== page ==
Wow! I cannot believe that I just got around to reading this book (it was published in 2005, and I just discovered it on NetGalley)! Ferida Wolff and Harriet May Savitz both did a fantastic job at writing this book as I loved the idea about the concept of worry being portrayed as a scary monster that invades the characters’ homes every time the character in the story is dealing with a problem that causes them to worry! I also loved the fact that the story helps give out advice to young children about how to deal with worrisome situations such as finding a solution to take when dealing with such a situation. Probably my most favorite problem-solving situation that was shown in this book was the one where you have a group of elephants in your home who all want to have some tea and you do not have any tea left to give them. Instead, you decided to give the elephants some lemonade in place of the tea to solve the problem! Marie Letourneau’s artwork is surprisingly creepy in this book, which is much different from her work in “Argyle Fox.” I loved the fact that Marie Letourneau’s artwork is highly reminiscent of the character designs from the Tim Burton films with the characters having large rounded eyes with dark shadings underneath the eyes and also having tall and lanky bodies that make them look unnatural. I also loved the image of the worry monster itself as it is drawn as a blue monster with a mischievous evil grin on its face and it was quite entertaining seeing the monster pop up on each page whenever someone faces a situation that worries them.

Worry

Parents should know that the illustrations in this book might be a bit too creepy for some small children to handle, especially the images of the worry monster as it looks pretty threatening in the pages it appears in; especially whenever it is stalking the characters in the book. Parents might want to read this book first to see if their children can handle such creepy images.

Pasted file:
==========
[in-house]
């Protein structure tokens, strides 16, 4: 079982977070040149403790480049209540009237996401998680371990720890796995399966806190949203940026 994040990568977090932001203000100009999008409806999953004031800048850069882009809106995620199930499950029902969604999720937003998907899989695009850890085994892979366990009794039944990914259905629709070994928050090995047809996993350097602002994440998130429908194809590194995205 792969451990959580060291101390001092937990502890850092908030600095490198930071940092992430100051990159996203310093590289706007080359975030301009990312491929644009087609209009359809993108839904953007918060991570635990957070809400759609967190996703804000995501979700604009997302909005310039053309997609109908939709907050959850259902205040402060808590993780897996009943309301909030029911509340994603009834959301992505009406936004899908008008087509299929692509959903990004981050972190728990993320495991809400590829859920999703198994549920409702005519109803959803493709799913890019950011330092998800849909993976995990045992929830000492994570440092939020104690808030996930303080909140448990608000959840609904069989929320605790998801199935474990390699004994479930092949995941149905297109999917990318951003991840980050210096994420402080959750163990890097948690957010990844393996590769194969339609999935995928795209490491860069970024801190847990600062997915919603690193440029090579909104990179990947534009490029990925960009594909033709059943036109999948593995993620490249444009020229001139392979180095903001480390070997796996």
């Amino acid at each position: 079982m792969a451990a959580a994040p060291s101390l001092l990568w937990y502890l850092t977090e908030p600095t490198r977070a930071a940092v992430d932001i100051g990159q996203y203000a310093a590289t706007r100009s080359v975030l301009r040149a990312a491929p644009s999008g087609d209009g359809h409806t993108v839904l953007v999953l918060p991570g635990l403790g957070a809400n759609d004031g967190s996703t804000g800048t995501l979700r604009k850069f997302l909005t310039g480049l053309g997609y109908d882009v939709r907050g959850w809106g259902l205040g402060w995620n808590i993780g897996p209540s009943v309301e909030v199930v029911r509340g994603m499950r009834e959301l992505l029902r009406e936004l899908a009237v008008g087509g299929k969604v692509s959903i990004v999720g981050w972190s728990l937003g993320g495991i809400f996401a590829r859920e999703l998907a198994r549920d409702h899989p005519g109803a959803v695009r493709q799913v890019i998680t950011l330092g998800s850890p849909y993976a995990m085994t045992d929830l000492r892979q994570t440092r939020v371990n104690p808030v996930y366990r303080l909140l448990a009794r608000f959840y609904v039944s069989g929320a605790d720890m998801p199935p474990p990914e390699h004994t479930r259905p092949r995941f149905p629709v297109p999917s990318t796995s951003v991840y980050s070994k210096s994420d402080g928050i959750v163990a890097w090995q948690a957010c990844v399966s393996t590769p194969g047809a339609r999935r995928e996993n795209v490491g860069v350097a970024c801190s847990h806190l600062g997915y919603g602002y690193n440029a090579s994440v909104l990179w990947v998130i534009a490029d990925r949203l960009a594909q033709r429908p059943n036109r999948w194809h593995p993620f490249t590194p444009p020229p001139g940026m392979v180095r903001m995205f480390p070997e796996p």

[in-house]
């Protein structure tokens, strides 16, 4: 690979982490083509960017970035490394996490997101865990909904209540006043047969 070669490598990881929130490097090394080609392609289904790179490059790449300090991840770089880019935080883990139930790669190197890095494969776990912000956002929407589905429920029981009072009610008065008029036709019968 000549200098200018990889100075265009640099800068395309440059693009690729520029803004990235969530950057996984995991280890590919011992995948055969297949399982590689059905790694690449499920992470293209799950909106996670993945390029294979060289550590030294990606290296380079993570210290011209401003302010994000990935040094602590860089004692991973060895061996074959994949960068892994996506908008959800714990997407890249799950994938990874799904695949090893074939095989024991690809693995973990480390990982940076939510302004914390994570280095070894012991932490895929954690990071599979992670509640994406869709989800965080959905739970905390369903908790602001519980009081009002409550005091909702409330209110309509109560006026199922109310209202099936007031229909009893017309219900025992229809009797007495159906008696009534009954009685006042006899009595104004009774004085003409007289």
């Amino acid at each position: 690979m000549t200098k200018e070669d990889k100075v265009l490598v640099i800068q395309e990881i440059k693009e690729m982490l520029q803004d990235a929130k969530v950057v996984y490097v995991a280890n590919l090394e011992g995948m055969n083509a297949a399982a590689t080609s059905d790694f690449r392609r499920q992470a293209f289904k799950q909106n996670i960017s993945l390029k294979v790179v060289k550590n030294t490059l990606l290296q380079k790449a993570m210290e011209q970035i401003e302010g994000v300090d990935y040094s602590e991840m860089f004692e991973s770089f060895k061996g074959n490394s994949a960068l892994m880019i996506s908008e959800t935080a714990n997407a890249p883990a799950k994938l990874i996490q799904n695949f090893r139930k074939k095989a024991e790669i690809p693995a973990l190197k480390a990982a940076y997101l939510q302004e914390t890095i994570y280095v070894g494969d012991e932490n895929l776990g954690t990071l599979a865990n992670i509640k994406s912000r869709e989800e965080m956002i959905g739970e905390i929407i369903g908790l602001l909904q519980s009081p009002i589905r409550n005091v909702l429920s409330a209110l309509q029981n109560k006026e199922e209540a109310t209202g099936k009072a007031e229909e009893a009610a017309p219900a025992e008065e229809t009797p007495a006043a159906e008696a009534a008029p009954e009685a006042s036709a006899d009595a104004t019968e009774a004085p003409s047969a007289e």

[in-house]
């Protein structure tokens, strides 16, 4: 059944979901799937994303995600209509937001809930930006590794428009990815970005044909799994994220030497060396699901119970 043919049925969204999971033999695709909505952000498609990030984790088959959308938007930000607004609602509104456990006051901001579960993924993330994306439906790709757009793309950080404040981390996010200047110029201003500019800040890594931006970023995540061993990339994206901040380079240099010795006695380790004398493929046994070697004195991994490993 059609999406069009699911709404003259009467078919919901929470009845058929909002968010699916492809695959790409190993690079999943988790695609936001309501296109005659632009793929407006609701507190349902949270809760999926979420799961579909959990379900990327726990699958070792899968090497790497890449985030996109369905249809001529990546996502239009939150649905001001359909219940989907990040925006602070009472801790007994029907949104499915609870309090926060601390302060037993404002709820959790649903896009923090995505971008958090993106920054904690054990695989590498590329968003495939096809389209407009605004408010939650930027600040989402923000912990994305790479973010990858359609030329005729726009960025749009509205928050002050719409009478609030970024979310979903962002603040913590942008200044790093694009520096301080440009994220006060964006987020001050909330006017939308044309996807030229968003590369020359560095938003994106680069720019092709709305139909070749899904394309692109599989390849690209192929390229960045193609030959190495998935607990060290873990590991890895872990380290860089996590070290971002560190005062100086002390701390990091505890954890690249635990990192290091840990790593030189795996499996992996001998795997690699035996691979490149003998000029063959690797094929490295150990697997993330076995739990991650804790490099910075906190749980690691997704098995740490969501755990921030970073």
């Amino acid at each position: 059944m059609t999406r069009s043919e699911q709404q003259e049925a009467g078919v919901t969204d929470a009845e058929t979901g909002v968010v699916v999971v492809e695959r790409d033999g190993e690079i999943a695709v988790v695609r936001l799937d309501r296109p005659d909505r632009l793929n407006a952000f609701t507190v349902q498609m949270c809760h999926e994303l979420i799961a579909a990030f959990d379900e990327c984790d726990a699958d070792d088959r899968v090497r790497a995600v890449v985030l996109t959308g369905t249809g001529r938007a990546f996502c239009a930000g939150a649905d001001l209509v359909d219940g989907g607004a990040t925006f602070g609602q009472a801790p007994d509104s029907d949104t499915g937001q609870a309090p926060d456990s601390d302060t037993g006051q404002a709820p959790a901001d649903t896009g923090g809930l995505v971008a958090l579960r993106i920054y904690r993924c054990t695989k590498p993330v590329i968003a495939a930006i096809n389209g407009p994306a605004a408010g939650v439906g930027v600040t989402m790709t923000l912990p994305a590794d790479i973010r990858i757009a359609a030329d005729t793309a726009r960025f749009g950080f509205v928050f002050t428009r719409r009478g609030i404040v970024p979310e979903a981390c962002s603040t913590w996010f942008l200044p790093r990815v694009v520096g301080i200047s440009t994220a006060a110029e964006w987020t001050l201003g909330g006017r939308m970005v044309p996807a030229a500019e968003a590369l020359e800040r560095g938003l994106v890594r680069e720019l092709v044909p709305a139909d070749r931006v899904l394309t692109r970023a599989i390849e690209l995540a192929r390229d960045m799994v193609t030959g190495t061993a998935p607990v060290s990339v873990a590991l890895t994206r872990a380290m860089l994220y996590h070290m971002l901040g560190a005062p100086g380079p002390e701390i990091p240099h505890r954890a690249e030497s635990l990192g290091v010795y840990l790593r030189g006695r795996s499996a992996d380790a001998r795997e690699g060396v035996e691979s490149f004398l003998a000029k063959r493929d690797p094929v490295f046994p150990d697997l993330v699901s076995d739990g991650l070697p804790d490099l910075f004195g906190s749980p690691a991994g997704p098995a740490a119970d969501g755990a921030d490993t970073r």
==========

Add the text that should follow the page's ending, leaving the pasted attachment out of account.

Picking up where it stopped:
Overall, “Is a Worry Worrying You?” is a truly fantastic and unique children’s book that would greatly help children overcome their worries in life and find reasonable solutions in conquering their worries! I would recommend this book to children ages five and up since the imagery might scare some small children.

Review is also on: Rabbit Ears Book Blog

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review 2017-09-09 19:24
Don't let Worry win.
Is a Worry Worrying You? - Marie LeTourneau,Ferida Wolff,Harriet May Savitz

This book, first published in 2005, is an excellent starting point for discussing the issue of worry with young children. Aimed at ages 4 to 6+, many children may have worries that bother them, but that they can't quite identify. As with many childhood skills, the earlier they learn to identify and control worries, the better they are going to be able to cope as they get older.

In the book's illustrations, Worry is represented by a large monster who hovers wherever there is an opportunity for worrying. Some of the scenarios are possible and some are not. For example, one hundred elephants call for tea and you have no tea bags. Don't worry, offer them lemonade instead!